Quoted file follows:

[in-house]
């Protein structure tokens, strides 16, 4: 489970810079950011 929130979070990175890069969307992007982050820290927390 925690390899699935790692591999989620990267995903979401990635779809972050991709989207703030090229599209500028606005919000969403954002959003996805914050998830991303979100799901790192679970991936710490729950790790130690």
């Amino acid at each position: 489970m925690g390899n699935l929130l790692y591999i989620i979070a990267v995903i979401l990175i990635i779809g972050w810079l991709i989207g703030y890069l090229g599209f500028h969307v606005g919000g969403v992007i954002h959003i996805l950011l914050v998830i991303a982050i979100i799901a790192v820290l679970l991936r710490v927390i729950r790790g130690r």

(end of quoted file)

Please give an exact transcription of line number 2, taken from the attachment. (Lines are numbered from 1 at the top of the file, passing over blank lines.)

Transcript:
């Protein structure tokens, strides 16, 4: 489970810079950011 929130979070990175890069969307992007982050820290927390 925690390899699935790692591999989620990267995903979401990635779809972050991709989207703030090229599209500028606005919000969403954002959003996805914050998830991303979100799901790192679970991936710490729950790790130690």